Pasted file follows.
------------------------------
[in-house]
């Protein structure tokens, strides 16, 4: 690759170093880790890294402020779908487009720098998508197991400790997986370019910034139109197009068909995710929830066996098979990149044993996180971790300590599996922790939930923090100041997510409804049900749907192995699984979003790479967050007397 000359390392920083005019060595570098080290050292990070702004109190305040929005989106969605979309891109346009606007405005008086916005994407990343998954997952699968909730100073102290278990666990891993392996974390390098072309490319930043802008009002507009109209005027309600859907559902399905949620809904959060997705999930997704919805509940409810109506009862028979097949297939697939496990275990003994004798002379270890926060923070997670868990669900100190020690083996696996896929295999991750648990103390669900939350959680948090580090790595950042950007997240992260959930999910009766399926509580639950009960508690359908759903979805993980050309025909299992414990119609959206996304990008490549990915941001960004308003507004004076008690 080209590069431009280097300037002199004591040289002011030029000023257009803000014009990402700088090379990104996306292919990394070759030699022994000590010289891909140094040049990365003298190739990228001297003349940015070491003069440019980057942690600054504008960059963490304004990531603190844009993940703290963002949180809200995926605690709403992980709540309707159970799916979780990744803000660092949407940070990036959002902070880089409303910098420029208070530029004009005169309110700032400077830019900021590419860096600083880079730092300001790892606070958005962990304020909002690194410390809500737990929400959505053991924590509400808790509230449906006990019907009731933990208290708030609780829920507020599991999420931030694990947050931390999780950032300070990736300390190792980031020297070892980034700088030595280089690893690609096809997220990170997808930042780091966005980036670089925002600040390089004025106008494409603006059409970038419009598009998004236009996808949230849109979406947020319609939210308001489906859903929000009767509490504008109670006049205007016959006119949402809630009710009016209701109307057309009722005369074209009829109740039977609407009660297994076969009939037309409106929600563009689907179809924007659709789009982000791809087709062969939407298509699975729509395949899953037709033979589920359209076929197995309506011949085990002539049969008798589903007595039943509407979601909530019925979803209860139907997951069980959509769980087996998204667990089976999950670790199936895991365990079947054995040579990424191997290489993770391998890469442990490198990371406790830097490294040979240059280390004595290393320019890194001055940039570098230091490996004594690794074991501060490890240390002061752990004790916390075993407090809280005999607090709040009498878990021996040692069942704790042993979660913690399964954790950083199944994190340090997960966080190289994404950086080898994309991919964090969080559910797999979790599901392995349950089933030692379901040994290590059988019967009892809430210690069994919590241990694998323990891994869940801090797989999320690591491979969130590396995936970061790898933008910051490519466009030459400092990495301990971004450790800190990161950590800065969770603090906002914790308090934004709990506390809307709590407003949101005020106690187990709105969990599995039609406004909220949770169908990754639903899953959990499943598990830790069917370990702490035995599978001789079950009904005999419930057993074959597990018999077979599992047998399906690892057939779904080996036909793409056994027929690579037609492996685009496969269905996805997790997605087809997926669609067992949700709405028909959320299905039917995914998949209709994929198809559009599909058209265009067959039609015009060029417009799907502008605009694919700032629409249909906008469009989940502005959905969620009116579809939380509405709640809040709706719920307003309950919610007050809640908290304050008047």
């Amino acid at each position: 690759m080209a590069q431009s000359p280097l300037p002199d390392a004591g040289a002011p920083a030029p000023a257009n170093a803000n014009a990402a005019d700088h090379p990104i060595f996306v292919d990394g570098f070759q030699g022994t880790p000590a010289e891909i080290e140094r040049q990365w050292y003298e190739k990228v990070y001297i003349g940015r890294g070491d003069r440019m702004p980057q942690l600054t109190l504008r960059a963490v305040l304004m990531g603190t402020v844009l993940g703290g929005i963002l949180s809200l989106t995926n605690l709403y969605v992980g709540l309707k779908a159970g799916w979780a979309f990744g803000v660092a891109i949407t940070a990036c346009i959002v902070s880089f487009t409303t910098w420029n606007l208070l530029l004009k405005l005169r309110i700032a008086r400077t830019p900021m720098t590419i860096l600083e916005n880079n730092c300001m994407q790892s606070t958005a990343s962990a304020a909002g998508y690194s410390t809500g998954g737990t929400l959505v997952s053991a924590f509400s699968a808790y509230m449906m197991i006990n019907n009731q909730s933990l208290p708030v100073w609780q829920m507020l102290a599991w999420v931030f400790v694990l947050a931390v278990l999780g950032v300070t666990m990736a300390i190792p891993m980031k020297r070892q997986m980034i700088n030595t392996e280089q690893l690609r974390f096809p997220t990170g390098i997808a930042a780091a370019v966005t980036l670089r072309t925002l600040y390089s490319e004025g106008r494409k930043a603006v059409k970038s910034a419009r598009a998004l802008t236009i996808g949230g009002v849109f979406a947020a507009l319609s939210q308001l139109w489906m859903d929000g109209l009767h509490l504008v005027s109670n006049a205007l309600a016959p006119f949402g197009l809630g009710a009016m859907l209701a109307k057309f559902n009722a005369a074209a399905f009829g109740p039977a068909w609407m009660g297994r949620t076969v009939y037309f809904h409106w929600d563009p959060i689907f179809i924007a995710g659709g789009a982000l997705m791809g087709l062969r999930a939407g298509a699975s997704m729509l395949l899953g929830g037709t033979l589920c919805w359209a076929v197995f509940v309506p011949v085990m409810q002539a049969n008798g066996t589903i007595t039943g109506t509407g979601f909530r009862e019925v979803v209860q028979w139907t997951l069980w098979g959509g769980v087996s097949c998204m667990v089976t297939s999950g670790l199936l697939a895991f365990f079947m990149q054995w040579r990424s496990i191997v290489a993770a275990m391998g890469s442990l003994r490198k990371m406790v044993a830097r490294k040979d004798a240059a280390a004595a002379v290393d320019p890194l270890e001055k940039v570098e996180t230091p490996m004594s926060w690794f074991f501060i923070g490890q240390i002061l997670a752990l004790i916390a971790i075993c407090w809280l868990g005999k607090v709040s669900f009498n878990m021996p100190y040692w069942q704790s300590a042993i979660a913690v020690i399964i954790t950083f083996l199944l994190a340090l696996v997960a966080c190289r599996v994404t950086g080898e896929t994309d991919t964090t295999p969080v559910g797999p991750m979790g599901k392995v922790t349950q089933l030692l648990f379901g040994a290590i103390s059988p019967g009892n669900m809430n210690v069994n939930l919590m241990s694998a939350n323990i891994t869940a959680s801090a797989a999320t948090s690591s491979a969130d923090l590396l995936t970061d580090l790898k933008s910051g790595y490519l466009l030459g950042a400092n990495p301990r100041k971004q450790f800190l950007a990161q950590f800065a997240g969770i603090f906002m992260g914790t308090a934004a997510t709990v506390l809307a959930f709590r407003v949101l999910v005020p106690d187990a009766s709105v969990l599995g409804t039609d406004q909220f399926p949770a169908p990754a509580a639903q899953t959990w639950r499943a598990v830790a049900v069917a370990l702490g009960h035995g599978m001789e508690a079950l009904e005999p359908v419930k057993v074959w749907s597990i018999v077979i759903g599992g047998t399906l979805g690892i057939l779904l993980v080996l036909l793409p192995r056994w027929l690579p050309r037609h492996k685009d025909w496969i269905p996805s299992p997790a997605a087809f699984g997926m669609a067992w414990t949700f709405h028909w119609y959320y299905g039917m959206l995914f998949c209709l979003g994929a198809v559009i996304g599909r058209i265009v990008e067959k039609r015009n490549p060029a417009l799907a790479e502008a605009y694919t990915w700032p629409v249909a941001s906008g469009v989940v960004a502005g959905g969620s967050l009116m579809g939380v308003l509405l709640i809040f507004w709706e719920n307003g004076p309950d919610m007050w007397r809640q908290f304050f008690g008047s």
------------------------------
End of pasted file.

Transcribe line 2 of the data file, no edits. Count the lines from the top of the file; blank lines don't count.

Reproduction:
């Protein structure tokens, strides 16, 4: 690759170093880790890294402020779908487009720098998508197991400790997986370019910034139109197009068909995710929830066996098979990149044993996180971790300590599996922790939930923090100041997510409804049900749907192995699984979003790479967050007397 000359390392920083005019060595570098080290050292990070702004109190305040929005989106969605979309891109346009606007405005008086916005994407990343998954997952699968909730100073102290278990666990891993392996974390390098072309490319930043802008009002507009109209005027309600859907559902399905949620809904959060997705999930997704919805509940409810109506009862028979097949297939697939496990275990003994004798002379270890926060923070997670868990669900100190020690083996696996896929295999991750648990103390669900939350959680948090580090790595950042950007997240992260959930999910009766399926509580639950009960508690359908759903979805993980050309025909299992414990119609959206996304990008490549990915941001960004308003507004004076008690 080209590069431009280097300037002199004591040289002011030029000023257009803000014009990402700088090379990104996306292919990394070759030699022994000590010289891909140094040049990365003298190739990228001297003349940015070491003069440019980057942690600054504008960059963490304004990531603190844009993940703290963002949180809200995926605690709403992980709540309707159970799916979780990744803000660092949407940070990036959002902070880089409303910098420029208070530029004009005169309110700032400077830019900021590419860096600083880079730092300001790892606070958005962990304020909002690194410390809500737990929400959505053991924590509400808790509230449906006990019907009731933990208290708030609780829920507020599991999420931030694990947050931390999780950032300070990736300390190792980031020297070892980034700088030595280089690893690609096809997220990170997808930042780091966005980036670089925002600040390089004025106008494409603006059409970038419009598009998004236009996808949230849109979406947020319609939210308001489906859903929000009767509490504008109670006049205007016959006119949402809630009710009016209701109307057309009722005369074209009829109740039977609407009660297994076969009939037309409106929600563009689907179809924007659709789009982000791809087709062969939407298509699975729509395949899953037709033979589920359209076929197995309506011949085990002539049969008798589903007595039943509407979601909530019925979803209860139907997951069980959509769980087996998204667990089976999950670790199936895991365990079947054995040579990424191997290489993770391998890469442990490198990371406790830097490294040979240059280390004595290393320019890194001055940039570098230091490996004594690794074991501060490890240390002061752990004790916390075993407090809280005999607090709040009498878990021996040692069942704790042993979660913690399964954790950083199944994190340090997960966080190289994404950086080898994309991919964090969080559910797999979790599901392995349950089933030692379901040994290590059988019967009892809430210690069994919590241990694998323990891994869940801090797989999320690591491979969130590396995936970061790898933008910051490519466009030459400092990495301990971004450790800190990161950590800065969770603090906002914790308090934004709990506390809307709590407003949101005020106690187990709105969990599995039609406004909220949770169908990754639903899953959990499943598990830790069917370990702490035995599978001789079950009904005999419930057993074959597990018999077979599992047998399906690892057939779904080996036909793409056994027929690579037609492996685009496969269905996805997790997605087809997926669609067992949700709405028909959320299905039917995914998949209709994929198809559009599909058209265009067959039609015009060029417009799907502008605009694919700032629409249909906008469009989940502005959905969620009116579809939380509405709640809040709706719920307003309950919610007050809640908290304050008047």